Prolongation of Honeymoon Period with a Low Carbohydrate Diet
Although I was unable to find any research studies testing the effect of a low carbohydrate diet on prolongation of the honeymoon period, Dr. Fran R. Cogen noted the following in 2008,
“The biggest question is how someone can prolong the honeymoon period. Clearly, the longer you prolong the honeymoon period, the longer you have control of blood sugars and the chance to delay potential, future complications related to high blood sugars. This is a huge question prompting much funding and research. Doctors and scientists do know that remaining on small amounts of insulin seems to prolong the honeymoon period (to decrease the “glucose toxicity” surrounding islet cells). Other suggestions include the initiation of a low carbohydrate diet. If one consumes low amounts of carbohydrate, less insulin will be required to enable glucose transport into the cells and theoretically cause less stress on the islet cells. Ironically, the low carbohydrate diet was the treatment of choice before the discovery of insulin to avoid the symptoms resulting from the inability of the islets to metabolize glucose. These children starved and looked extremely malnourished based on photographs included in past journal articles of the “founders” of insulin, Banting, Best, and Mcleod. I am aware of no studies that have positively demonstrated that a low carbohydrate diet alone will prolong the honeymoon period.”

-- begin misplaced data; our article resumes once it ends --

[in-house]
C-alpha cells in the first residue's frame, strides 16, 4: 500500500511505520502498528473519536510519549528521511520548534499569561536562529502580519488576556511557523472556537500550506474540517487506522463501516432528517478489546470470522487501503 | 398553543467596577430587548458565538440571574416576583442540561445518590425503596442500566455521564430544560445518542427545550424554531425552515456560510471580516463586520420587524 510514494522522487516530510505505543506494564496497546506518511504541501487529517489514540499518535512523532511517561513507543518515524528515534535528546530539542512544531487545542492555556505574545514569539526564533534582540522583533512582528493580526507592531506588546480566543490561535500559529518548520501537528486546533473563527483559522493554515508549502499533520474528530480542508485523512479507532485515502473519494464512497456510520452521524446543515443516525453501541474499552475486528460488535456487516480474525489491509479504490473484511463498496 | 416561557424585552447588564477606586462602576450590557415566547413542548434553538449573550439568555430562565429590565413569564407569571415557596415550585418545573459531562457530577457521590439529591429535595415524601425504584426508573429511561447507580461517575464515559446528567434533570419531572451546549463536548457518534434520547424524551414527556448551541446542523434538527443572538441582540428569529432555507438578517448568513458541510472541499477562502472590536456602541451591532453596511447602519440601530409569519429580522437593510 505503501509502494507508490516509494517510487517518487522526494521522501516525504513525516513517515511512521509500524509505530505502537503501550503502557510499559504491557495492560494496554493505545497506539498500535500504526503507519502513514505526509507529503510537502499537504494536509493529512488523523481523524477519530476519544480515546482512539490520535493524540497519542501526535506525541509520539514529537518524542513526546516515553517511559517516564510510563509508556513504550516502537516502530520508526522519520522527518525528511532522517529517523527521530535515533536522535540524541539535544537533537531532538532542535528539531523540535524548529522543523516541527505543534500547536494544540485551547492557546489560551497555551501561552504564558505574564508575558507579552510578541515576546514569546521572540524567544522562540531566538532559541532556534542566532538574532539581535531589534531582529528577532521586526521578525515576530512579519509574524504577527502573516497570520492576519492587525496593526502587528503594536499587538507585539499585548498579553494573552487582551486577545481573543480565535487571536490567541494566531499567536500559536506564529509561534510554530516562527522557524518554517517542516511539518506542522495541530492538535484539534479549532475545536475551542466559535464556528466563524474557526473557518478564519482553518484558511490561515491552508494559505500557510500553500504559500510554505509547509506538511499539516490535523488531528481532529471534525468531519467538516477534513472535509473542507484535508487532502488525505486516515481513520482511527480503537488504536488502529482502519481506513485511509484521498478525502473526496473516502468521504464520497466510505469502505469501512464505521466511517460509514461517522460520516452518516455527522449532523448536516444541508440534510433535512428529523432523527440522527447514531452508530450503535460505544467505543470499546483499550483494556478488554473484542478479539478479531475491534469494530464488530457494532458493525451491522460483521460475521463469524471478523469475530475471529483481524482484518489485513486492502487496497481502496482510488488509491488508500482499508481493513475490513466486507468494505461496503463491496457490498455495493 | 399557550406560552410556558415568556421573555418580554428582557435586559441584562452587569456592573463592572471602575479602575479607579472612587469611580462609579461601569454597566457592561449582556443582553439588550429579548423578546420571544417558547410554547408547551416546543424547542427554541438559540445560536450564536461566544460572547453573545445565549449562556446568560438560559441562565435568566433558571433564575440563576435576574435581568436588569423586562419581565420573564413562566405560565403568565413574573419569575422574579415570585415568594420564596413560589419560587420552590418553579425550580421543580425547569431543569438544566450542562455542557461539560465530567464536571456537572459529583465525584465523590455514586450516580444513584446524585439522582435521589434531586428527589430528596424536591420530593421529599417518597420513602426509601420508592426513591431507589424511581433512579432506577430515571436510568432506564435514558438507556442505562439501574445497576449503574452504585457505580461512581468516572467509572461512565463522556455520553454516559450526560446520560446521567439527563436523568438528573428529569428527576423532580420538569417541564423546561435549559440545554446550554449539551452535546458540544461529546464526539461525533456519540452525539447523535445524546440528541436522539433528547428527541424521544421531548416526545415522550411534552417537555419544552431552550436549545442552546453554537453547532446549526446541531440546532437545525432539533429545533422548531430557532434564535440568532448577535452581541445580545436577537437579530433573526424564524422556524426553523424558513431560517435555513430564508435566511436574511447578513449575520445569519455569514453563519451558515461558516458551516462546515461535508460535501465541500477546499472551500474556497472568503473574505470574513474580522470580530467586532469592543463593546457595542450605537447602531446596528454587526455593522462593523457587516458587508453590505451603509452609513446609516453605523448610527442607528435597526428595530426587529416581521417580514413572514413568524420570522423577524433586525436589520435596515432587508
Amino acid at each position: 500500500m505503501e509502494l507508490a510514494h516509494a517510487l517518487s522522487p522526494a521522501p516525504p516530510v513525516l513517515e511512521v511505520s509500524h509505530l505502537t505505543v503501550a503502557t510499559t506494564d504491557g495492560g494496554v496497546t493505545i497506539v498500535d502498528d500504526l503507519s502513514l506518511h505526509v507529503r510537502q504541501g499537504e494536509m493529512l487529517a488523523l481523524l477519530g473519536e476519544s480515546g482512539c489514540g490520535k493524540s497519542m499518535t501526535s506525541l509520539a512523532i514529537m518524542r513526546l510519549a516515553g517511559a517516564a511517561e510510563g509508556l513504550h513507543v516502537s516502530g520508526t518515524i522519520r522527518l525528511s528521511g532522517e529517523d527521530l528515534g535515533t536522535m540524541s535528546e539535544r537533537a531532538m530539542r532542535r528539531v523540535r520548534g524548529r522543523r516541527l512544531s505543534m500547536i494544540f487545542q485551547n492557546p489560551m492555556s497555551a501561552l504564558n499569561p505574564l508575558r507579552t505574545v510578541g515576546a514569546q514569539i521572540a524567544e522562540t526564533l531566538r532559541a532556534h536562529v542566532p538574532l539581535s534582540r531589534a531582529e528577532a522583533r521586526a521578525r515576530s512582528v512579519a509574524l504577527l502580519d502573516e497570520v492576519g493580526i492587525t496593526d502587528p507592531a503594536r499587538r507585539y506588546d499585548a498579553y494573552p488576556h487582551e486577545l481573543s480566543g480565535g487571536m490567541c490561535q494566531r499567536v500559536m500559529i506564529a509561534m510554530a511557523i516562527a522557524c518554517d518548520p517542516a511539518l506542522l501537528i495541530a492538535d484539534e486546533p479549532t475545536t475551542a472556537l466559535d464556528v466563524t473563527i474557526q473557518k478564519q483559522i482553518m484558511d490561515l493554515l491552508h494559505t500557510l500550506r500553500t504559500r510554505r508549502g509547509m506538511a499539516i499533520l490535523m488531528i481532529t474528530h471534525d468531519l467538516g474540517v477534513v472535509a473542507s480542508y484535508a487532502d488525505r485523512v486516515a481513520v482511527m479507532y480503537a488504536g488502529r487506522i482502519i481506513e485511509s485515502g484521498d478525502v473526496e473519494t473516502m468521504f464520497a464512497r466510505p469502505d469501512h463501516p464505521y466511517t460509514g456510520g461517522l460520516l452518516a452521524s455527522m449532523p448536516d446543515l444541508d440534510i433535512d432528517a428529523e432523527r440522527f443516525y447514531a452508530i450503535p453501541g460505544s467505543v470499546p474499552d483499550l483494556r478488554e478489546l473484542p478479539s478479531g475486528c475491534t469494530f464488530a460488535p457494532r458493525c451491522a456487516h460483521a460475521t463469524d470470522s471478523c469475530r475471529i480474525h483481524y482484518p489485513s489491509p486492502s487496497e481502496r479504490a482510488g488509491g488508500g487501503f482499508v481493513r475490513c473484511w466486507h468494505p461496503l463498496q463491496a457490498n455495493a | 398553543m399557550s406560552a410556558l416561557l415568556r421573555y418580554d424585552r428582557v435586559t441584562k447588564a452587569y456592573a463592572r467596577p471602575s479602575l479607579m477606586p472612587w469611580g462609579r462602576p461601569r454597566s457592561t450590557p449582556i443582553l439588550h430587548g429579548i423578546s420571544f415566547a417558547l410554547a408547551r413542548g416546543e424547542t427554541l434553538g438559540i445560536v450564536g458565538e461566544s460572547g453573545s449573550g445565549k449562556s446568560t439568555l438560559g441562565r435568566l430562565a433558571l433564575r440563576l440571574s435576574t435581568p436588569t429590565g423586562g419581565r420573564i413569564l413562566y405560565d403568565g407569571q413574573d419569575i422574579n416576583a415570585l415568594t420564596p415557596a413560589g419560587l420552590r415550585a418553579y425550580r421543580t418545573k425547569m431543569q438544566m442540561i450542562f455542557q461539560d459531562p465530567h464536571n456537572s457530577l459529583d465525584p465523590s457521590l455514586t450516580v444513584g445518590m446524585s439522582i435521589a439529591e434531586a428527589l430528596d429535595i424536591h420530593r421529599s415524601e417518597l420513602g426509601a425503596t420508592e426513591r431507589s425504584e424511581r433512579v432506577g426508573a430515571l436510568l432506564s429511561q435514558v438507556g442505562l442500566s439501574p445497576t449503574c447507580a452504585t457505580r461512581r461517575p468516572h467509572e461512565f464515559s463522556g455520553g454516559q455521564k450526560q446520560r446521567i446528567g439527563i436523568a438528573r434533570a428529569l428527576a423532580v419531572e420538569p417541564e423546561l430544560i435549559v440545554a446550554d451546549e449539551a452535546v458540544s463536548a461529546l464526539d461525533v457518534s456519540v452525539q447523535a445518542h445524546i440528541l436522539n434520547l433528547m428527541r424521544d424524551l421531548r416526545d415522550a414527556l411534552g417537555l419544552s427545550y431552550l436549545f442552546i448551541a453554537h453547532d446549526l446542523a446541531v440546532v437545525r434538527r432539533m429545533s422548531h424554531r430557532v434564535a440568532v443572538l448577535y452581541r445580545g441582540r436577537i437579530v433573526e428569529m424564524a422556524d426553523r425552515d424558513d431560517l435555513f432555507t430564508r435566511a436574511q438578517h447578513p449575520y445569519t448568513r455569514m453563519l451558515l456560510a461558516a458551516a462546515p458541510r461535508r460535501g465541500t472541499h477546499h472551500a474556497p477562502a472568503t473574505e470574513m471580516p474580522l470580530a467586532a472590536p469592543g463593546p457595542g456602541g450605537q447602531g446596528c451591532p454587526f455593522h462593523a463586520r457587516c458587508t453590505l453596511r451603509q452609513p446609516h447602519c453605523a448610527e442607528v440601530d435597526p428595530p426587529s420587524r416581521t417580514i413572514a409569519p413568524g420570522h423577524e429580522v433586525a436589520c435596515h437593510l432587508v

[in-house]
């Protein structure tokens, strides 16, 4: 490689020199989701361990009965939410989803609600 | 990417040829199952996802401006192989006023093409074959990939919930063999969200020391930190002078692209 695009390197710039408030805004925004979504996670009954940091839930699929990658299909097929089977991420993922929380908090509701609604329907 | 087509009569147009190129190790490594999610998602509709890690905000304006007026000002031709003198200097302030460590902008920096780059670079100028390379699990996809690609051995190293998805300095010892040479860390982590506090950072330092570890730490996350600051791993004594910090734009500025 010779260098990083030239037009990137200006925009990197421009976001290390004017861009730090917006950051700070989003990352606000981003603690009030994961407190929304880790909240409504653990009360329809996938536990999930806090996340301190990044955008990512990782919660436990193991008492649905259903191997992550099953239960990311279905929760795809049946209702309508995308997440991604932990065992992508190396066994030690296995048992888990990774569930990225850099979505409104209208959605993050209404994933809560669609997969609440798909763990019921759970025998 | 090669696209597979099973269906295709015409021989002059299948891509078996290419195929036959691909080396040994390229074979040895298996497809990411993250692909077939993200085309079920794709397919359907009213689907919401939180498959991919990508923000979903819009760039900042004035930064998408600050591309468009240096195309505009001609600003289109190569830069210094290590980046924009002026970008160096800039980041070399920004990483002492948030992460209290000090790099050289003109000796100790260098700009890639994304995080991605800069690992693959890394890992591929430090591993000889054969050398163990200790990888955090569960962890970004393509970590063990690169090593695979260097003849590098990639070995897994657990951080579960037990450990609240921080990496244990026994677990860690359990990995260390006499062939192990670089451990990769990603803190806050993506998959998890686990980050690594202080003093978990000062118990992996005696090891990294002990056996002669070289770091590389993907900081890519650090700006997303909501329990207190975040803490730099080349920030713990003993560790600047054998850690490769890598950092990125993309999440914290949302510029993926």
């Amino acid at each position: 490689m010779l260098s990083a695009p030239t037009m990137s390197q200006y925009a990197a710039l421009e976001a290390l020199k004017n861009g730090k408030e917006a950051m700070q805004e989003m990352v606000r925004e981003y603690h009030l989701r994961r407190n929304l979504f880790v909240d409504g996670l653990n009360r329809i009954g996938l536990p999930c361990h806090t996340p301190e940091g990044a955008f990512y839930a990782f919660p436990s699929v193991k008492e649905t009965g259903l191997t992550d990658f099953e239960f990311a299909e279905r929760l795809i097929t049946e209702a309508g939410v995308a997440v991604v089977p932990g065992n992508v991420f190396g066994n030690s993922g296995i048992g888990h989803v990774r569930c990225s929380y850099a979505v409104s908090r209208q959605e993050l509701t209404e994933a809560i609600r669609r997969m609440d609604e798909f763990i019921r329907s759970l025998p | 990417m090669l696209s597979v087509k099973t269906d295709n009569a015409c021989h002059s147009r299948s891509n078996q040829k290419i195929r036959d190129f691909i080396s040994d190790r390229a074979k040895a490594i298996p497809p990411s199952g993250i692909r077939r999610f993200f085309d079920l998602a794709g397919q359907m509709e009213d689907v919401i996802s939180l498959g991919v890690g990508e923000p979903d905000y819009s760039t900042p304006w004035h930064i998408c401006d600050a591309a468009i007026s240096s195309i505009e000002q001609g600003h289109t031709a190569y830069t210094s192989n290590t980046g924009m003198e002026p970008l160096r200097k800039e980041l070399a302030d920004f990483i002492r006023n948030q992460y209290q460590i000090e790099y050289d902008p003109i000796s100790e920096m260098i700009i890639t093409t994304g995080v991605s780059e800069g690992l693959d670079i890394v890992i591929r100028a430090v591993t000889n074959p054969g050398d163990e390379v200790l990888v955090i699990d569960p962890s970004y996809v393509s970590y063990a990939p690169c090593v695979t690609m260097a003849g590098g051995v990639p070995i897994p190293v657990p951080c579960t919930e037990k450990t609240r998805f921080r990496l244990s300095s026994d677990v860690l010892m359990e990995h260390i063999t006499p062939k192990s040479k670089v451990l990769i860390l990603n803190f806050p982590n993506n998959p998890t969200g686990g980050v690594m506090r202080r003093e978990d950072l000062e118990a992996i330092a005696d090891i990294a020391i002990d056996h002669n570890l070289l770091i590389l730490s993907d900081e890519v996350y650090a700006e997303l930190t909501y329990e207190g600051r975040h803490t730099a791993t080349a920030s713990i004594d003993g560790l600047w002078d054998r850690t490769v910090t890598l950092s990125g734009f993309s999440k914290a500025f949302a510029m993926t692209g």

This is a case report of the effect of a low carbohydrate diet on prolonging the honeymoon period.
“We report a patient with a prolonged honeymoon phase for four years while maintaining low carbohydrate intake and healthy life style habits. As type 1 DM is an autoimmune disease, reducing insulin secretion through a low carbohydrate diet and optimizing insulin sensitivity through exercise in this case may reduce antigen exposure to the immune system. This could play a role in maintaining a longer honeymoon period than usual.”
There have been several clinical trials of immunosuppressants to stop the immune destruction of beta-cells in T1D in animals and humans. However, the trials in humans have not been very fruitful unfortunately and this remains an active area of research. Additionally, replacement of beta-cells with islet cell transplants has also been attempted but with only partial and short-term improvements.
For the time being, I believe a low carbohydrate diet and exercise with maintenance of near-normal blood glucose to avoid the “glucose toxicity” that suppresses remaining beta-cell function is the best option for not only prolonging the honeymoon period but for treatment of T1D in general.